01/01/2011. Contributed by Tomas L. Martin
pub: Del Rey/Ballantine Books/Lucas Books. 250 page hardback. Price: $27.00 (US), $32.00 (CAN). ISBN: 978-0-345-50912-3. pub: Del Rey/Ballantine Books/Lucas Books. 291 page paperback. Price: $ 7.99 (US), $ 9.99 (CAN). ISBN: 978-0-345-50913-0.
check out websites: www.delreybooks.com, www.starwars.com and www.christiegolden.com
After the long, grim and casualty-filled war against the Force-immune Vuuzhan Vong sapped enthusiasm for the series, the recent tie-in novels in the ‘Star Wars’ series took a different turn with the ‘Legacy Of The Force’ sequence, returning to the more familiar territory of a Jedi falling to the dark side of the Force. The nine book series in which Han and Leia’s son, Jacen Solo, became Darth Caedus and his eventual demise breathed new life into the expanded ‘Star Wars’ universe and opened many interesting sub-plots ripe for exploration.
As we come to ‘Omen’, the second book of the ‘Fate Of The Jedi’ sequence, the galaxy and its heroes are still picking up the pieces of Jacen’s fall from grace and his brief but violent reign of terror. Echoes of his Force presence remain and huge questions surround how exactly he came to be seduced so utterly by the dark side. In ‘Outcast’, book one by Aaron Allstone, young Jedi began to go mad, believing everyone around them to be imposters.
Fresh from the pain of what a mad Jedi can do, new Chief of State Natasi Daala takes this new development as an excuse to pursue a campaign to reduce the power of the Jedi, including banishing Grand Master Luke Skywalker from the capital world of Coruscant. Setting out with his son, Ben, Luke travels to the places Jacen went before his fall to the dark side, trying to work out what went wrong.
‘Omen’ is Christie Golden’s first foray into the world of ‘Star Wars’ tie-ins, having had a very successful career writing numerous novels set in the ‘Warcraft’ and ‘Star Trek: Voyager’ settings. This is a short book even for a tie-in at just 250 pages, but it serves a useful purpose in finally drawing a line under the frantic events of the ‘Legacy Of The Force’ series and beginning to set up a new conflict for the Jedi to face.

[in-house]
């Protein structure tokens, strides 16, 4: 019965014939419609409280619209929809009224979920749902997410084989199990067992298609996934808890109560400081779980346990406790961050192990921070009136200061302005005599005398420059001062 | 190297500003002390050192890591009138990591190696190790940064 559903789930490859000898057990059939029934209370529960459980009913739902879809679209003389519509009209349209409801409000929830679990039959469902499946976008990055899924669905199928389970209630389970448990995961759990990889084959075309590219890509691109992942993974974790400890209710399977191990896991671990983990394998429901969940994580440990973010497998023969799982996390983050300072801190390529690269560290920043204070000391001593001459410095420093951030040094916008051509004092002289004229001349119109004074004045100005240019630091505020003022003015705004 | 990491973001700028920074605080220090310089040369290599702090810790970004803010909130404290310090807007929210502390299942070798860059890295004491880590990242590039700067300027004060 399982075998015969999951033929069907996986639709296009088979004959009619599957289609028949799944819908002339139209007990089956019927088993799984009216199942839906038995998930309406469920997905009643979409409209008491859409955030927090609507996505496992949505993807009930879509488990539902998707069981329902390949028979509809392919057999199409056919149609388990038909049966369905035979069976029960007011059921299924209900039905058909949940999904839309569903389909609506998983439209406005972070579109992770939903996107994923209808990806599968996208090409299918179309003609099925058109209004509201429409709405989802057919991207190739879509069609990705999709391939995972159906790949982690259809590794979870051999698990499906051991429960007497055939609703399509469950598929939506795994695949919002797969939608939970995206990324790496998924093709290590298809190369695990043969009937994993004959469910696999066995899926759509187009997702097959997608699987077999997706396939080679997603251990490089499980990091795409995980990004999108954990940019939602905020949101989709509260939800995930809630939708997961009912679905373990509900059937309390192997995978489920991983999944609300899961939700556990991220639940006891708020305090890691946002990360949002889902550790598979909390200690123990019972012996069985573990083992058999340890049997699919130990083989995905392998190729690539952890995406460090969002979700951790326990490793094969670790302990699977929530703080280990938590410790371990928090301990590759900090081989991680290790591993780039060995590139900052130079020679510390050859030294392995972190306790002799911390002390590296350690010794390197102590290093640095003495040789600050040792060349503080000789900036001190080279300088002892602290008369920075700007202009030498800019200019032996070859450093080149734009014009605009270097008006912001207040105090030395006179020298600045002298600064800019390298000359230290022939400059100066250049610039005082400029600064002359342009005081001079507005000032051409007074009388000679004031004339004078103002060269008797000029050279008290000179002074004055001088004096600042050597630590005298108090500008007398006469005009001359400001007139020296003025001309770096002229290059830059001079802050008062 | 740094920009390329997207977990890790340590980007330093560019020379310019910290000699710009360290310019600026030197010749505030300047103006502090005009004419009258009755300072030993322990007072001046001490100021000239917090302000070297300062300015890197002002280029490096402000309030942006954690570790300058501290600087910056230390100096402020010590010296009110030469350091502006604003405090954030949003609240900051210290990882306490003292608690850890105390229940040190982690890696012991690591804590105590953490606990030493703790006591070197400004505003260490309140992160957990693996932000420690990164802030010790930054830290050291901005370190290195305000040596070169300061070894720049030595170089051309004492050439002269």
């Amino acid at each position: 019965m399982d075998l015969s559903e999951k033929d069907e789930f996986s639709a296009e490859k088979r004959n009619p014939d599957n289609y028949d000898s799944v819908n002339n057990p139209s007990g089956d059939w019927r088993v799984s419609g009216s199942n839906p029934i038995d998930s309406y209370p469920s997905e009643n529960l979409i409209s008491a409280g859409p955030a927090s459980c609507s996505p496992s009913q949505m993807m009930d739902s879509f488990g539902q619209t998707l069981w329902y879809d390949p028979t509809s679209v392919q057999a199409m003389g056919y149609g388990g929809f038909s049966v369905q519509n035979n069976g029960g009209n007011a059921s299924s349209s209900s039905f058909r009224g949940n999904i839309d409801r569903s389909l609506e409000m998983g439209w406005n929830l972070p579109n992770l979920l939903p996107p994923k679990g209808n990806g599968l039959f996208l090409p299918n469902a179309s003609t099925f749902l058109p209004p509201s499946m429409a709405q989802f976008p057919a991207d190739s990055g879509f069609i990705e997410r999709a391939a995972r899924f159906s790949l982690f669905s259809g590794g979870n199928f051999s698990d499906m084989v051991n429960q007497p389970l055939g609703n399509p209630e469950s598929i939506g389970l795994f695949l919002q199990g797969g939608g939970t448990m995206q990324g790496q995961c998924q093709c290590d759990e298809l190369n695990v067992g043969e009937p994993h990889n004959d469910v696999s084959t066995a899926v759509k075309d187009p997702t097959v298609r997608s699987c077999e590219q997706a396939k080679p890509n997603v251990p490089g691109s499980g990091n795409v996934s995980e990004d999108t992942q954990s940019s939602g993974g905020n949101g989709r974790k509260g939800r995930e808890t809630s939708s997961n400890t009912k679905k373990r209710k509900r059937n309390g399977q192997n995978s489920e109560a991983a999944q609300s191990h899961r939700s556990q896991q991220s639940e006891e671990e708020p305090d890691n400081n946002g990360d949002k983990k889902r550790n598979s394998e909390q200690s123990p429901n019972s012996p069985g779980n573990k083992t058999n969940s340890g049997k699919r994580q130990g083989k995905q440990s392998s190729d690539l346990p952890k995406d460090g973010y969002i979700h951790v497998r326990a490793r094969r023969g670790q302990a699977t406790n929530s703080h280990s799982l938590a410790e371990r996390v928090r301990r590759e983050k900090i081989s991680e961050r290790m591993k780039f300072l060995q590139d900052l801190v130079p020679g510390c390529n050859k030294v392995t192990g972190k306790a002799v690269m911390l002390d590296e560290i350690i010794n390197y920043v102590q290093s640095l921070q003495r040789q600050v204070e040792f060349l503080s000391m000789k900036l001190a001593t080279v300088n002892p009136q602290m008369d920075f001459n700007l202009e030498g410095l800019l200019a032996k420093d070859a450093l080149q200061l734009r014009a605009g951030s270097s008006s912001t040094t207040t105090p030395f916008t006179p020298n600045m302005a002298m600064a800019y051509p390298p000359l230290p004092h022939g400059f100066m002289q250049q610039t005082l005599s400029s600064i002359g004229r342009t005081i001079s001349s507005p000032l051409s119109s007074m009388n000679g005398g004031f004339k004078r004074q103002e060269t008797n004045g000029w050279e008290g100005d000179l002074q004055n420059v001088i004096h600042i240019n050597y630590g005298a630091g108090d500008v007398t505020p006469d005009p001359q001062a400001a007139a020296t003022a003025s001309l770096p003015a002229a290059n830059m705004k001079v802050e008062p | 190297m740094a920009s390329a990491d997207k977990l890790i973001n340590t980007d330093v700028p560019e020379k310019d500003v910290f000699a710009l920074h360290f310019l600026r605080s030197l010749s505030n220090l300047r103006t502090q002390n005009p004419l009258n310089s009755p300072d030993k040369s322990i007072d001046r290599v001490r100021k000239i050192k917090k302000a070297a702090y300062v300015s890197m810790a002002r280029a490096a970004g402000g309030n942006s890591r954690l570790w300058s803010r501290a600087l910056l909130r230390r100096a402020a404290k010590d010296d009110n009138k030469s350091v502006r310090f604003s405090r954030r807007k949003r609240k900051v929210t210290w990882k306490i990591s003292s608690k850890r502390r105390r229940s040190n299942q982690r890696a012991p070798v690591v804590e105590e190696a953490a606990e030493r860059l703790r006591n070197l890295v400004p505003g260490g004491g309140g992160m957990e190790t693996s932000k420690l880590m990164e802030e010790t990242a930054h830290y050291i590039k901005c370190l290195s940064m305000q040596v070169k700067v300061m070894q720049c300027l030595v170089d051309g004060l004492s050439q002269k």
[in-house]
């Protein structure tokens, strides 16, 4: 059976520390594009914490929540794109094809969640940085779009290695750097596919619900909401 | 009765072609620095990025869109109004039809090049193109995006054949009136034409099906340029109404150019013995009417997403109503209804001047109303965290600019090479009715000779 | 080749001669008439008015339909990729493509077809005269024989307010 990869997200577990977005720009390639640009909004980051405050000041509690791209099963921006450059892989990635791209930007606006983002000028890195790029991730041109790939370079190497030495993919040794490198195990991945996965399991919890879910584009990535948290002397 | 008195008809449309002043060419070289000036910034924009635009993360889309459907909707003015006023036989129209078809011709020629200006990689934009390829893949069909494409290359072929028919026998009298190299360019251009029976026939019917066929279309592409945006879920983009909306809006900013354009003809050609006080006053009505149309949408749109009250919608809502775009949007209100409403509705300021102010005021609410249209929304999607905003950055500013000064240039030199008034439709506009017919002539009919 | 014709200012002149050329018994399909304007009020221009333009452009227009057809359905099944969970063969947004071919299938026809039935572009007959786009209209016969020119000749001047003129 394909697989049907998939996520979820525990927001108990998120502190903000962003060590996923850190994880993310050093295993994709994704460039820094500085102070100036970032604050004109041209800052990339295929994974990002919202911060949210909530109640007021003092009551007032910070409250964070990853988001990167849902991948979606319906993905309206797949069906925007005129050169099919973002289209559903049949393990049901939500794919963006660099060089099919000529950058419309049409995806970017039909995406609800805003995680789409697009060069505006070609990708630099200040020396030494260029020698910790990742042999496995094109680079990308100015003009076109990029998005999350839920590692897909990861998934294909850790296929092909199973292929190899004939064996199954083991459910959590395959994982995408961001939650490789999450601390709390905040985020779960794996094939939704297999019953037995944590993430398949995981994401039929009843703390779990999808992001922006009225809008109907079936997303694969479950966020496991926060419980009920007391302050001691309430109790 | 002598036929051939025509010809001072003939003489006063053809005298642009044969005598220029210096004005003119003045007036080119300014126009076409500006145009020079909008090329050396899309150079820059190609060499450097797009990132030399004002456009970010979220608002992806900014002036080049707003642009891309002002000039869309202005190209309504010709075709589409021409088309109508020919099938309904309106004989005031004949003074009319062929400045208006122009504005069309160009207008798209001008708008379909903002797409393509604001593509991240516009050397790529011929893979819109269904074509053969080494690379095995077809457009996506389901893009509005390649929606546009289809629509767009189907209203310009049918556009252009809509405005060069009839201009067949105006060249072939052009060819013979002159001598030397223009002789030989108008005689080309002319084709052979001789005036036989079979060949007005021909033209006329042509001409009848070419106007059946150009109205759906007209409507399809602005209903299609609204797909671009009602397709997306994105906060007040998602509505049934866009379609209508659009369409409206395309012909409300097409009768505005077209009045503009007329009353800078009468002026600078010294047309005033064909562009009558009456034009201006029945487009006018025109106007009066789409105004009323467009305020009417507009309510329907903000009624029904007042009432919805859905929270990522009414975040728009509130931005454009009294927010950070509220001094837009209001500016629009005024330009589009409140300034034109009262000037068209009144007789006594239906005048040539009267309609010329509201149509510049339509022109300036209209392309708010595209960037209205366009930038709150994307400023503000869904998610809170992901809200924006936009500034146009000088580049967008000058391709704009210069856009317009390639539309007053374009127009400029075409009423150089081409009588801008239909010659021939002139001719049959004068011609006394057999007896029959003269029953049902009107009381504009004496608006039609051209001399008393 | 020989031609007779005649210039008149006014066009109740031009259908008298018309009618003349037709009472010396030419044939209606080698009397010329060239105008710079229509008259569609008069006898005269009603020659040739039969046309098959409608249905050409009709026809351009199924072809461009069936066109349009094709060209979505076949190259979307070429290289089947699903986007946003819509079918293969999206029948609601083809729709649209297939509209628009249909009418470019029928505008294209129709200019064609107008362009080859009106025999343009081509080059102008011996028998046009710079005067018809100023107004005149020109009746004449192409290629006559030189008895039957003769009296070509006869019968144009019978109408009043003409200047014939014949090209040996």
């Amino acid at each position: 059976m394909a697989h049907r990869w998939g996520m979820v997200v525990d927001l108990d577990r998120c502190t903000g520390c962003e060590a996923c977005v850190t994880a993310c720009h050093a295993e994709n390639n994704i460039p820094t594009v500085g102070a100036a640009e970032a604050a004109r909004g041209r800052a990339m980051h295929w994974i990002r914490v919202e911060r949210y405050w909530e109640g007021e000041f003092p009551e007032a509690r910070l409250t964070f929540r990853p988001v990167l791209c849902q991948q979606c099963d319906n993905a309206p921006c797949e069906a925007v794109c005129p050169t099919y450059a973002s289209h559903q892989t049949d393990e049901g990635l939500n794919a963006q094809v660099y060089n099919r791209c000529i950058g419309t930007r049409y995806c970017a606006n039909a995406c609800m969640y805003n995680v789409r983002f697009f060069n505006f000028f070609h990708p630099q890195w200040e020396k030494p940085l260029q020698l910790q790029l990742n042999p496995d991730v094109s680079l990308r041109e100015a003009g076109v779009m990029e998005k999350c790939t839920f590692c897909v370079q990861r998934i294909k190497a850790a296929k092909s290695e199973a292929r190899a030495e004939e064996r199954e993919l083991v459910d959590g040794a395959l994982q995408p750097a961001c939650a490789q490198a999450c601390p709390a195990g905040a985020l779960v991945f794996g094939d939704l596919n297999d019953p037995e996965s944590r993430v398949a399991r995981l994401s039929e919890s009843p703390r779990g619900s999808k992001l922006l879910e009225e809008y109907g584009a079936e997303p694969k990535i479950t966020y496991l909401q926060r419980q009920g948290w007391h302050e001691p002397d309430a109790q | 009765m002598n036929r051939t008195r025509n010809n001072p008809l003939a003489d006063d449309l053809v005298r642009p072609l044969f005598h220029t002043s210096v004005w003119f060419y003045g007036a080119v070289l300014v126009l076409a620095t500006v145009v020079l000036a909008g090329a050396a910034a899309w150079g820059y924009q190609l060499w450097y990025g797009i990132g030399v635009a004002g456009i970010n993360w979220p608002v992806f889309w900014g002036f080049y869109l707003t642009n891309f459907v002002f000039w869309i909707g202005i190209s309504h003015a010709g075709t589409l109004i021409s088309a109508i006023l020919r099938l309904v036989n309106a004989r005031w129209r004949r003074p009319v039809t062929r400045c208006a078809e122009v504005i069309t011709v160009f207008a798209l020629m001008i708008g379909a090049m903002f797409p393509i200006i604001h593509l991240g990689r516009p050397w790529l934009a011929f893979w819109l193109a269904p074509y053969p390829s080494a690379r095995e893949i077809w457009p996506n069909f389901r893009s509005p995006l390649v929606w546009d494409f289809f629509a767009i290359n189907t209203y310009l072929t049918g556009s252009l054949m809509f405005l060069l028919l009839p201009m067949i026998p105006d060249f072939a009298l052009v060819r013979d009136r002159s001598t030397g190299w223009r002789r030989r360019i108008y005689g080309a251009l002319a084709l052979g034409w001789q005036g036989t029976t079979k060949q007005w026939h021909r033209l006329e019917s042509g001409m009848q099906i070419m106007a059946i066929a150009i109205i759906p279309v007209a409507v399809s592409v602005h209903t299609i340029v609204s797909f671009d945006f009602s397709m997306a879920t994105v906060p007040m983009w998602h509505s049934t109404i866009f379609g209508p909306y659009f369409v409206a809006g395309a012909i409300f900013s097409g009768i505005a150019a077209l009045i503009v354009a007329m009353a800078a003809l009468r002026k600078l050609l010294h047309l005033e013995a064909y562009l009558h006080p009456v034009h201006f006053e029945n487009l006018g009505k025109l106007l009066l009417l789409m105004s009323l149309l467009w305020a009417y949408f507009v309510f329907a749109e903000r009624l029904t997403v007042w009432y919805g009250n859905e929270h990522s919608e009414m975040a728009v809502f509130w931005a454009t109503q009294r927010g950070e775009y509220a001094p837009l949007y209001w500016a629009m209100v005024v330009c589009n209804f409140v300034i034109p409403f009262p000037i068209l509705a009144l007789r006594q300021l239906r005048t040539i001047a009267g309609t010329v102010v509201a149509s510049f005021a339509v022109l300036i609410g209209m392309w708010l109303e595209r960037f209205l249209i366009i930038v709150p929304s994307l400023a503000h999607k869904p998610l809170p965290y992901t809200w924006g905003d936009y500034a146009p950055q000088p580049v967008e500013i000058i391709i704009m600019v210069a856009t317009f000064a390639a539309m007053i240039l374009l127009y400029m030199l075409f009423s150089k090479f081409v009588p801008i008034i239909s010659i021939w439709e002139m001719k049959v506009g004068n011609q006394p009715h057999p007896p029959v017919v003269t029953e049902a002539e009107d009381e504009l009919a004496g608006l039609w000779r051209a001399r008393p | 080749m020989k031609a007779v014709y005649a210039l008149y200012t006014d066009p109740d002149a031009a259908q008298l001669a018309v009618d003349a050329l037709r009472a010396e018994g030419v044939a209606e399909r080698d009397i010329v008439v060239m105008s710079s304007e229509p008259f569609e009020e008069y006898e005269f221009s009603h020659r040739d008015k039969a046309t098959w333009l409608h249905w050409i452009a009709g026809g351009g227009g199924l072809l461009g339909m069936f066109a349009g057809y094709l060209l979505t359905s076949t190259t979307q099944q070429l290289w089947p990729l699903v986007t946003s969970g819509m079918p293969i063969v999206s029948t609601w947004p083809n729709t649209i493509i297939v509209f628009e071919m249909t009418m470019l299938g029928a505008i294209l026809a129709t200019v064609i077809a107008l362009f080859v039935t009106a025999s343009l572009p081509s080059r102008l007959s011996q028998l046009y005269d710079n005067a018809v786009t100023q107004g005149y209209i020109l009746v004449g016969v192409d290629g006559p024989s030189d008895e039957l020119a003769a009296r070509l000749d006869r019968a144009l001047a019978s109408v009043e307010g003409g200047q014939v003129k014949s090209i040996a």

As Luke and Ben explore the world of the mysterious alien Aing-Tii to find more clues to Jacen’s behaviour, more young Jedi are going mad on Coruscant, increasing the friction between the Jedi Council and Daala’s government. At the same time, we are given a look at a new force for evil in the galaxy – a previously unheard of enclave of Sith, stranded for years on a distant planet, until the Sith training vessel Ship appears to help them.
The appearance of the Sith adds a nice touch of foreshadowing to what will obviously be an important conflict in the novels to come. I did feel their appearance was a bit forced though and the tiny period of time in which they appropriate a fleet of ships was disappointing – another chapter fleshing this period out would greatly enhance their threat to the Jedi.
Golden writes well and picks up the characters without much problems. The characterisation of the young Jedi who go crazy is handled especially well and young Sith Vestara promises to be an intriguing opponent for Luke Skywalker and company in books to come. Overall, this book is important in setting up a lot of future plotlines but as a stand-alone isn’t the most exciting or compelling. I look forward to seeing what Golden can achieve with one of the later books in the series once the action really gets going.
Tomas L. Martin
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